Your baby is due this week! By now you've probably been experiencing some contractions off and on for the past few weeks. These Braxton Hicks, or "practice" contractions, might not have led to a trip to the hospital, but before long you will have contractions that just won't go away -- when you try to relax, they grow stronger. You're ready to have your baby!
Most likely you will not be receiving an ultrasound during labor. But if you could sneak a peek at your baby's final moments before birth, you'd see that her head is down toward your pelvis (if she's not in the bottom down or breech presentation, in which case your health care provider might suggest a cesarean section). Your baby's body will either be straight up and down, called longitudinal, or her body might be positioned at an angle, called oblique. Along with spying your baby's body position, if you could see her head, you'd notice that she's head-down, facing your spine, which is the most common position (called anterior presentation). But sometimes, babies present head-down but facing toward your abdomen. This is called occiput or cephalic posterior. Your baby might lean slightly to one side or the other, meaning that she is either "right" or "left" anterior, "right" or "left" posterior.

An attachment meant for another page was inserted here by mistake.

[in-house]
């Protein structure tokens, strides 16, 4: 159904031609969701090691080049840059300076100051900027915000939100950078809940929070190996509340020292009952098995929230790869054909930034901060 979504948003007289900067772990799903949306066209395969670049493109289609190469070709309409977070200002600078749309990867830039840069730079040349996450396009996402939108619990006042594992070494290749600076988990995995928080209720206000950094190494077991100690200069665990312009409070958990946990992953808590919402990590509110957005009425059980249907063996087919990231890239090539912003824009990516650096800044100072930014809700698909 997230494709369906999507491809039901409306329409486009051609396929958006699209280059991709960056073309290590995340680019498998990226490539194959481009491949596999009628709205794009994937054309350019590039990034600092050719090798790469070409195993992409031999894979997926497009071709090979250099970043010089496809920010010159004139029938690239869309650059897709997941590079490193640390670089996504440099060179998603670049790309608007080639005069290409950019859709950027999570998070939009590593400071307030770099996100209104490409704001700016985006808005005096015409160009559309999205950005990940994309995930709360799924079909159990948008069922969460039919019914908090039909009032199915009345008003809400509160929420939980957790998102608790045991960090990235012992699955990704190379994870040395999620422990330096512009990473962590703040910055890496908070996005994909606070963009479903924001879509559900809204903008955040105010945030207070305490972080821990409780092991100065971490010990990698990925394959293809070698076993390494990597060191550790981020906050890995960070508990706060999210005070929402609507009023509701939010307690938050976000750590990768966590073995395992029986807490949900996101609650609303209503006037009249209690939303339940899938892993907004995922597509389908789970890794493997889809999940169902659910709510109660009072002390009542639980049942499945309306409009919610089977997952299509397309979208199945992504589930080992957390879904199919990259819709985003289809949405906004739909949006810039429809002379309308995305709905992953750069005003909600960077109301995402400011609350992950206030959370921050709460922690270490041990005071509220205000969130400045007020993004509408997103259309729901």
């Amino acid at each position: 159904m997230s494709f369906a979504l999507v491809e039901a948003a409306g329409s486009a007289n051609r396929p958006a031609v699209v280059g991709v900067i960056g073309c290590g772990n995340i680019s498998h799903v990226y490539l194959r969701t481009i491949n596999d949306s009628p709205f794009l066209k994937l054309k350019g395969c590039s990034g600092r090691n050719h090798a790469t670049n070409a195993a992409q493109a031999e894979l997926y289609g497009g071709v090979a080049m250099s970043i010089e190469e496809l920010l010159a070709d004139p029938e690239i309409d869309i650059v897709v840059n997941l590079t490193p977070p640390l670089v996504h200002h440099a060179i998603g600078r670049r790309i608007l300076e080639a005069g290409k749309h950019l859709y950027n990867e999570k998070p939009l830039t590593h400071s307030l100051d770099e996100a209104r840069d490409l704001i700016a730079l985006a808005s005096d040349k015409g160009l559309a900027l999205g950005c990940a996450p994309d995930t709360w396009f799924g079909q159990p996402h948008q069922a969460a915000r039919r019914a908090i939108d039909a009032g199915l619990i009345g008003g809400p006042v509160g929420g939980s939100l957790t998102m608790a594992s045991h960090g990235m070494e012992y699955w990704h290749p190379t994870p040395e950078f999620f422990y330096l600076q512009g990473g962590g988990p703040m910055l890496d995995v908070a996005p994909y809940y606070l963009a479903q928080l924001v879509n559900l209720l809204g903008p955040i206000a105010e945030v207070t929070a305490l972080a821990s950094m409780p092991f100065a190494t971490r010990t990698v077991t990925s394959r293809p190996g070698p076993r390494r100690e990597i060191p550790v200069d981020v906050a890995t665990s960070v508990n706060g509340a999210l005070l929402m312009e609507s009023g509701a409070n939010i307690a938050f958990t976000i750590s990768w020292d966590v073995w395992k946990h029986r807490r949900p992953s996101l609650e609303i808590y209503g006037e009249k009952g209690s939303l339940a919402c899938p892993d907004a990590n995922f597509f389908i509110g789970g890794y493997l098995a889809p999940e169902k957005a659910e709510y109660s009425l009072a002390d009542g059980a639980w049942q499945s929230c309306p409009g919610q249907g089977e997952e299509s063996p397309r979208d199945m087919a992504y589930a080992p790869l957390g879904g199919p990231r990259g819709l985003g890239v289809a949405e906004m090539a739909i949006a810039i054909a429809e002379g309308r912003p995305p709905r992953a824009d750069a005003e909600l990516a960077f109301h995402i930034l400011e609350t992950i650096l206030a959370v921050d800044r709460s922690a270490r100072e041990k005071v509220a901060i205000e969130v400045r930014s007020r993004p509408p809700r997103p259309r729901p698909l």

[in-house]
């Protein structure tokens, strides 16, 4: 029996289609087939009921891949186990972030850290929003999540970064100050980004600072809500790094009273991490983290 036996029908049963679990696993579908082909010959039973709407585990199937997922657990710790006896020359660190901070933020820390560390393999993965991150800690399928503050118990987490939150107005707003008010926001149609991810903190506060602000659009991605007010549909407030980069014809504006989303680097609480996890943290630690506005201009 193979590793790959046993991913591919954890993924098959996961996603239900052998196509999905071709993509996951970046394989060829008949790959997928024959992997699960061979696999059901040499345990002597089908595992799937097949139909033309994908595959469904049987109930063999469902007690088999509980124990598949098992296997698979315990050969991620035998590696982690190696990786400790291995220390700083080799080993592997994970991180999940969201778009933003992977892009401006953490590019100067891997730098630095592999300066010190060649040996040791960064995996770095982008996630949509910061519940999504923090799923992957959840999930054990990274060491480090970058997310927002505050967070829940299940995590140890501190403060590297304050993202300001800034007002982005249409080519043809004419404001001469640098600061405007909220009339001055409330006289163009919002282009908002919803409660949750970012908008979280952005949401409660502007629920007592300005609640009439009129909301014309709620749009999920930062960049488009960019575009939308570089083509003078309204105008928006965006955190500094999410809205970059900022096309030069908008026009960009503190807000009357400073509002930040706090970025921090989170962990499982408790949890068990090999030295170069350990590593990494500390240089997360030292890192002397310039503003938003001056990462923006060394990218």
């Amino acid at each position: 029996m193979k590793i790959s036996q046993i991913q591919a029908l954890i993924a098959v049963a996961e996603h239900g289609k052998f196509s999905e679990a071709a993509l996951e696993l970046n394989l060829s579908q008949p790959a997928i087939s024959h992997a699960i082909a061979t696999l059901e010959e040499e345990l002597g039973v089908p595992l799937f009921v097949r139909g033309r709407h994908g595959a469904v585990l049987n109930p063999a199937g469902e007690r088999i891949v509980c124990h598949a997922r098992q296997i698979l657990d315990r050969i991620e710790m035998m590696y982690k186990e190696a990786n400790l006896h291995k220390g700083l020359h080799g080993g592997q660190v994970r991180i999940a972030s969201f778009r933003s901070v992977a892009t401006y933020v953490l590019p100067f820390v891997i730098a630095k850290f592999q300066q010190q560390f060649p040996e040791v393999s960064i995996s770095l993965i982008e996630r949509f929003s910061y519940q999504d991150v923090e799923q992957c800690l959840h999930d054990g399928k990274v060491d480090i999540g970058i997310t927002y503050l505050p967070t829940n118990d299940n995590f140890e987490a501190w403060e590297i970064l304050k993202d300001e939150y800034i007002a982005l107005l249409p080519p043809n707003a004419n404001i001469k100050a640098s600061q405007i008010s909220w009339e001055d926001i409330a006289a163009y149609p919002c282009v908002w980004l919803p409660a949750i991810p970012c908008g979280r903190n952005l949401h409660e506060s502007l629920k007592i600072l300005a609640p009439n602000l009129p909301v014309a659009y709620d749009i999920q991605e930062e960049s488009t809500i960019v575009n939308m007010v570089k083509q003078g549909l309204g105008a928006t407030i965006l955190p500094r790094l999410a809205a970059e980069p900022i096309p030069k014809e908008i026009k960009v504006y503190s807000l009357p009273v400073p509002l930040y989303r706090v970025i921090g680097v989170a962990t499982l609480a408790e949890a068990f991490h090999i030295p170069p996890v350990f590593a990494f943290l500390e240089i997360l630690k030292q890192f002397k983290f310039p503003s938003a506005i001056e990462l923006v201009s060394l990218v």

The easiest position for birth is anterior since the baby's spine is following the curve of your belly and going through the vagina before entering the world and drawing in her first breaths. With a posterior position in birth, the baby's spine is rubbing against your spine, so you will experience more back pain.
No matter your baby's position, soon you will finally meet this little person who has been growing inside you for the past 40 weeks. You'll no longer have to wonder if she has your eyes or your grandfather's ears, or guess at her features through carefully looking at ultrasound images. She'll be in your arms, and you can finally gaze at her in person.Terms to Know
Longitudinal: In delivery, the unborn baby's body position is straight.
Oblique: In delivery, the unborn baby's body position is slightly angled.
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Images courtesy of the American Institute of Ultrasound in Medicine (AIUM.org).